Although I don’t recall ever seeing the term “non-duality” in Dr. Fehmi’s book, I believe that his exercises lead us to an experience of non-duality because it encourages us to become aware of the space that pervades everything. That is, rather than seeing our bodies as matter occupying empty space, he urges us to feel ourselves within the very matrix of space. The body awareness that develops from his prompts is very different from guided visualizations that simply have us plop into the materiality of our bodies. In this aspect, his work is strikingly similar to Dr. Judith Blackstone’s Realization Process, which explicitly aims to cultivate an embodied experience of non-duality.

I am including audio tracks from the work of both Fehmi and Blackstone below. See which one resonates more with you!


LES FEHMI, Open Focus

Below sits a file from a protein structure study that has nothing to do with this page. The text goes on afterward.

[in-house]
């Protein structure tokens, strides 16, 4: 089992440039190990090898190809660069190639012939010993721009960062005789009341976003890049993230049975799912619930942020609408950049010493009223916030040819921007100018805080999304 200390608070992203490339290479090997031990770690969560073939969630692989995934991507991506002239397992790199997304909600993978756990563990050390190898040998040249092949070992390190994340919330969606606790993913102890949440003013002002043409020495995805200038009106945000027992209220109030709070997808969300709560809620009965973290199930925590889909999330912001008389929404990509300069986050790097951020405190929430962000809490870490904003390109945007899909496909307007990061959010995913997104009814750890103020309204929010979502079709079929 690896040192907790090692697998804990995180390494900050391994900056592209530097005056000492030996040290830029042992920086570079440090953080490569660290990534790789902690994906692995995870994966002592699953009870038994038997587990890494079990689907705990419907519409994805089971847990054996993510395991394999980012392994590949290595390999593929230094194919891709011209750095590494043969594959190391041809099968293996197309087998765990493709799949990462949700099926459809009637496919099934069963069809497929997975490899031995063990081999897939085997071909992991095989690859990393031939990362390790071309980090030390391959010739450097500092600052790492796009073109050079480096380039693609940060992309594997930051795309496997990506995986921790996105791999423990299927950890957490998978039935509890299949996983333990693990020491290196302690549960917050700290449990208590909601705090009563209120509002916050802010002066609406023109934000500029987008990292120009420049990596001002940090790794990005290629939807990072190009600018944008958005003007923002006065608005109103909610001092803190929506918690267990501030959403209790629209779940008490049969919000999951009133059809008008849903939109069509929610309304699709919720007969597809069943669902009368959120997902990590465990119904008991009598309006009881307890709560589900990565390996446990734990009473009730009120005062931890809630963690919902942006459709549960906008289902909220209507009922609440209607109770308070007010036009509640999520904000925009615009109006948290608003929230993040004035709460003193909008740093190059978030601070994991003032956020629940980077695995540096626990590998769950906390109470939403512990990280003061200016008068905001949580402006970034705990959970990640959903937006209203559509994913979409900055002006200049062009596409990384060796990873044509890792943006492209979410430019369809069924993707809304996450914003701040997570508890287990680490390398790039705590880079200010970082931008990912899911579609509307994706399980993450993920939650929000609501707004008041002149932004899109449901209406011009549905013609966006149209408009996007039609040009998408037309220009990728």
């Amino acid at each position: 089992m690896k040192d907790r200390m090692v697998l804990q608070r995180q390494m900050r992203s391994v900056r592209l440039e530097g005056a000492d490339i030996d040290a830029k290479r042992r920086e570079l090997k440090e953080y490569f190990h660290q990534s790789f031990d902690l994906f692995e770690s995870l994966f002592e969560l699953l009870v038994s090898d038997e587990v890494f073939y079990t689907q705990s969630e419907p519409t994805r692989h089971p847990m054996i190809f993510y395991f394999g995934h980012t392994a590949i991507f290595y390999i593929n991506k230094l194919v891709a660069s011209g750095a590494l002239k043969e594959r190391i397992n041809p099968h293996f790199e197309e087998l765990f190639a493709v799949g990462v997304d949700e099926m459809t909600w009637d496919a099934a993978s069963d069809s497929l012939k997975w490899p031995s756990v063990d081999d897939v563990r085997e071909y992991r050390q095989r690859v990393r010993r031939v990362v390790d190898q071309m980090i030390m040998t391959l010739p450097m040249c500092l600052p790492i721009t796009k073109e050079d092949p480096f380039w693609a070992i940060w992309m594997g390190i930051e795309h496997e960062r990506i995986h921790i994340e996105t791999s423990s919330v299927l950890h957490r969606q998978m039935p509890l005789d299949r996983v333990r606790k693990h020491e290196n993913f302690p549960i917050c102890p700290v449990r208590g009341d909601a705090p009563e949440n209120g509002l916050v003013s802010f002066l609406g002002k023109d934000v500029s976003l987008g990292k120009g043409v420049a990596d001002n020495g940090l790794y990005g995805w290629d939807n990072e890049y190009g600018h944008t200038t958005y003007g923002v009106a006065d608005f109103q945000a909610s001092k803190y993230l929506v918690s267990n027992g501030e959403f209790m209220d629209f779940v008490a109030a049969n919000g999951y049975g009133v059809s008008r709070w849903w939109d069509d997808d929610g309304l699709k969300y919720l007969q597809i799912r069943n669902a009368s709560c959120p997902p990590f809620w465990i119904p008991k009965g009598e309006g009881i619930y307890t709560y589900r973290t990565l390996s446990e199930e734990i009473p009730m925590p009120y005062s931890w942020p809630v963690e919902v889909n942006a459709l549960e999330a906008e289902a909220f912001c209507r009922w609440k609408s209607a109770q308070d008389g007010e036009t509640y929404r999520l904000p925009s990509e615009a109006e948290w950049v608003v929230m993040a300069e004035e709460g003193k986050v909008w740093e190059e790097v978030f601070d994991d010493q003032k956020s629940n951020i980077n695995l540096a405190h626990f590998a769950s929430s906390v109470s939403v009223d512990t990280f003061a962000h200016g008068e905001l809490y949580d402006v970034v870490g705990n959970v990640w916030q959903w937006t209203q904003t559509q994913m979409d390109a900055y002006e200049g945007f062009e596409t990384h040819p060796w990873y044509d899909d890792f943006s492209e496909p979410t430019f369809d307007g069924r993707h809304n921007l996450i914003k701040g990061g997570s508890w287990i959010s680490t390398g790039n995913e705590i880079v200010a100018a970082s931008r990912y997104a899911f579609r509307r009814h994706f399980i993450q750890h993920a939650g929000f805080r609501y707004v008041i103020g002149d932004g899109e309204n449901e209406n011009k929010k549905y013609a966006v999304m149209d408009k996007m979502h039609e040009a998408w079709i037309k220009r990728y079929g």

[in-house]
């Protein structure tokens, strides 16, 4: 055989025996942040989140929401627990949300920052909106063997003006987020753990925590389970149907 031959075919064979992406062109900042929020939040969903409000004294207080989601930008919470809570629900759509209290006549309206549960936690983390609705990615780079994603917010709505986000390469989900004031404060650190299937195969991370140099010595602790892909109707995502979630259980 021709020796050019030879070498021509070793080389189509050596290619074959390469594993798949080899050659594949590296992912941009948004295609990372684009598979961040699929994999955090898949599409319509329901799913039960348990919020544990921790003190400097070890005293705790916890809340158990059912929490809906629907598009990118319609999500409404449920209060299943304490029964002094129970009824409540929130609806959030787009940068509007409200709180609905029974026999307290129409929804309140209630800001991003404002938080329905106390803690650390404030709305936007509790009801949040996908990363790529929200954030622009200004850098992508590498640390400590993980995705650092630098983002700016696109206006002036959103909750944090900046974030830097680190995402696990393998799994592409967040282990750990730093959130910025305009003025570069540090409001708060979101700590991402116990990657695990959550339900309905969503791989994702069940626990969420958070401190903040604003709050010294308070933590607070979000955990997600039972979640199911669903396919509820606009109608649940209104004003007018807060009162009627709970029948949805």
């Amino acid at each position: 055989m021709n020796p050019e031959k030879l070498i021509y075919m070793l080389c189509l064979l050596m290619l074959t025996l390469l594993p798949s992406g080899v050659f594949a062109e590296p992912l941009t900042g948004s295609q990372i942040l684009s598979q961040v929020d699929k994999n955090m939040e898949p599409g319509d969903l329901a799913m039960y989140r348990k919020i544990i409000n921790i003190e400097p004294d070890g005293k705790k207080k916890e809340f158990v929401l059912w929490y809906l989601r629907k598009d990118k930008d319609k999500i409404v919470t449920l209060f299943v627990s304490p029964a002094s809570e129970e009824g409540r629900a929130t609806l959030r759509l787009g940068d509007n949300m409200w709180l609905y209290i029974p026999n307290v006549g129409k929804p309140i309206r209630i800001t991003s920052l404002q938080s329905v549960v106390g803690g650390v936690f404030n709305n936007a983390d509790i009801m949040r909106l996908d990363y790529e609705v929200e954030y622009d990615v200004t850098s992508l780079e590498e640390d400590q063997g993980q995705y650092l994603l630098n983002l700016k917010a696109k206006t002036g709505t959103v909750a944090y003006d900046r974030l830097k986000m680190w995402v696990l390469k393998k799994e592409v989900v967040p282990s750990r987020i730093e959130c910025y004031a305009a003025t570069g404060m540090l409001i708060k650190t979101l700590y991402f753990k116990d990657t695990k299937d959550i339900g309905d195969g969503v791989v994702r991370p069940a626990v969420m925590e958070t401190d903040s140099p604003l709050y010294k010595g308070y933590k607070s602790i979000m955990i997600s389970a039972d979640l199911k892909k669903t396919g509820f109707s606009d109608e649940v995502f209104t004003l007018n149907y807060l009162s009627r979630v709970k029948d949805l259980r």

Head and Hands Intro 1 (4:23)

This is an explanation of the exercise that is useful for people who tend to get into their head with guided visualization. Dr. Fehmi explains what he means by opening to the imagination with his questions.

Head and Hands intro 2 (1:26)

This bit is to get you to ground and center for the guided meditation.

Head and Hands meditation (28:42)


JUDITH BLACKSTONE, Realization Process

Disc 1, track 2 (30:22)

This is just one small part of the Realization Process. (Another bit of it is the exercise you might remember from 2016 where we center in our head, heart, and belly, one at a time and then simultaneously to activate our subtle core.) This exercise below is the full body exercise where Judith Blackstone invites us to sit in each part of the body, beginning at the feet and working our way up. Later practices have us feeling ourselves within the body and then beginning to feel the barrier between the body and what’s “outside” of us dissolve so we can feel ourselves within the space that pervades everything. I highly recommend checking out the full album!